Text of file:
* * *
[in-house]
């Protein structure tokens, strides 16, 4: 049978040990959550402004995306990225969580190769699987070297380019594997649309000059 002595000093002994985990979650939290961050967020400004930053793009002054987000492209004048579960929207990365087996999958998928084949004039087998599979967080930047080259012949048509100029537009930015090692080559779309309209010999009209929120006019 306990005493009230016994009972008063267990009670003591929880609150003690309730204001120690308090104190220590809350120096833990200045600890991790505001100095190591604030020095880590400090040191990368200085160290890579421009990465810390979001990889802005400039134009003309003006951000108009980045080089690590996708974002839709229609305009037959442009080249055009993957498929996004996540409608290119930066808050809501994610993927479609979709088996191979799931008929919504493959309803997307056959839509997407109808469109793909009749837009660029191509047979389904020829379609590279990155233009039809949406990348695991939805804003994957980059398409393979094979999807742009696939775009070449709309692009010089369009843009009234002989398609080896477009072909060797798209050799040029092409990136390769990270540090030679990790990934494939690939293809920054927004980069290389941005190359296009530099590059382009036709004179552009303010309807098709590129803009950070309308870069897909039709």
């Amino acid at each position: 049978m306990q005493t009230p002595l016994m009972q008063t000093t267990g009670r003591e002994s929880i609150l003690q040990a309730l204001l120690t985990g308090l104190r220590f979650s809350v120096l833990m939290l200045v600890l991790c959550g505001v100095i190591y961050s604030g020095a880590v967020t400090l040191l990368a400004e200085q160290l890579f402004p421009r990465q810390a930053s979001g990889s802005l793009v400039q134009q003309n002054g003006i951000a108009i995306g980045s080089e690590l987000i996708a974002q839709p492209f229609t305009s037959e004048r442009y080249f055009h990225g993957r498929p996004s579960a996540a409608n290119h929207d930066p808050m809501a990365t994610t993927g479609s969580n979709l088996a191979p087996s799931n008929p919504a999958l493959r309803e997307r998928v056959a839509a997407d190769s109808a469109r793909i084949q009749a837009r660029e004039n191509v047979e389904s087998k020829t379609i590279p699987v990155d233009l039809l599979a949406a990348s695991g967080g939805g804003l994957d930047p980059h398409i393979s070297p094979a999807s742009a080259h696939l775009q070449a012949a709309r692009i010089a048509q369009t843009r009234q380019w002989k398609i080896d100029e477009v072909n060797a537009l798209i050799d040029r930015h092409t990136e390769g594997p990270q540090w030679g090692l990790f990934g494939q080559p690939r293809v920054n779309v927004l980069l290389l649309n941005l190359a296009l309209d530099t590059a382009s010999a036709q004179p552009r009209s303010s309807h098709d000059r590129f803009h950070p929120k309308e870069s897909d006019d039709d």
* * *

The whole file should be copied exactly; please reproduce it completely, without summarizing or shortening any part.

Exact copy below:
[in-house]
């Protein structure tokens, strides 16, 4: 049978040990959550402004995306990225969580190769699987070297380019594997649309000059 002595000093002994985990979650939290961050967020400004930053793009002054987000492209004048579960929207990365087996999958998928084949004039087998599979967080930047080259012949048509100029537009930015090692080559779309309209010999009209929120006019 306990005493009230016994009972008063267990009670003591929880609150003690309730204001120690308090104190220590809350120096833990200045600890991790505001100095190591604030020095880590400090040191990368200085160290890579421009990465810390979001990889802005400039134009003309003006951000108009980045080089690590996708974002839709229609305009037959442009080249055009993957498929996004996540409608290119930066808050809501994610993927479609979709088996191979799931008929919504493959309803997307056959839509997407109808469109793909009749837009660029191509047979389904020829379609590279990155233009039809949406990348695991939805804003994957980059398409393979094979999807742009696939775009070449709309692009010089369009843009009234002989398609080896477009072909060797798209050799040029092409990136390769990270540090030679990790990934494939690939293809920054927004980069290389941005190359296009530099590059382009036709004179552009303010309807098709590129803009950070309308870069897909039709």
């Amino acid at each position: 049978m306990q005493t009230p002595l016994m009972q008063t000093t267990g009670r003591e002994s929880i609150l003690q040990a309730l204001l120690t985990g308090l104190r220590f979650s809350v120096l833990m939290l200045v600890l991790c959550g505001v100095i190591y961050s604030g020095a880590v967020t400090l040191l990368a400004e200085q160290l890579f402004p421009r990465q810390a930053s979001g990889s802005l793009v400039q134009q003309n002054g003006i951000a108009i995306g980045s080089e690590l987000i996708a974002q839709p492209f229609t305009s037959e004048r442009y080249f055009h990225g993957r498929p996004s579960a996540a409608n290119h929207d930066p808050m809501a990365t994610t993927g479609s969580n979709l088996a191979p087996s799931n008929p919504a999958l493959r309803e997307r998928v056959a839509a997407d190769s109808a469109r793909i084949q009749a837009r660029e004039n191509v047979e389904s087998k020829t379609i590279p699987v990155d233009l039809l599979a949406a990348s695991g967080g939805g804003l994957d930047p980059h398409i393979s070297p094979a999807s742009a080259h696939l775009q070449a012949a709309r692009i010089a048509q369009t843009r009234q380019w002989k398609i080896d100029e477009v072909n060797a537009l798209i050799d040029r930015h092409t990136e390769g594997p990270q540090w030679g090692l990790f990934g494939q080559p690939r293809v920054n779309v927004l980069l290389l649309n941005l190359a296009l309209d530099t590059a382009s010999a036709q004179p552009r009209s303010s309807h098709d000059r590129f803009h950070p929120k309308e870069s897909d006019d039709d």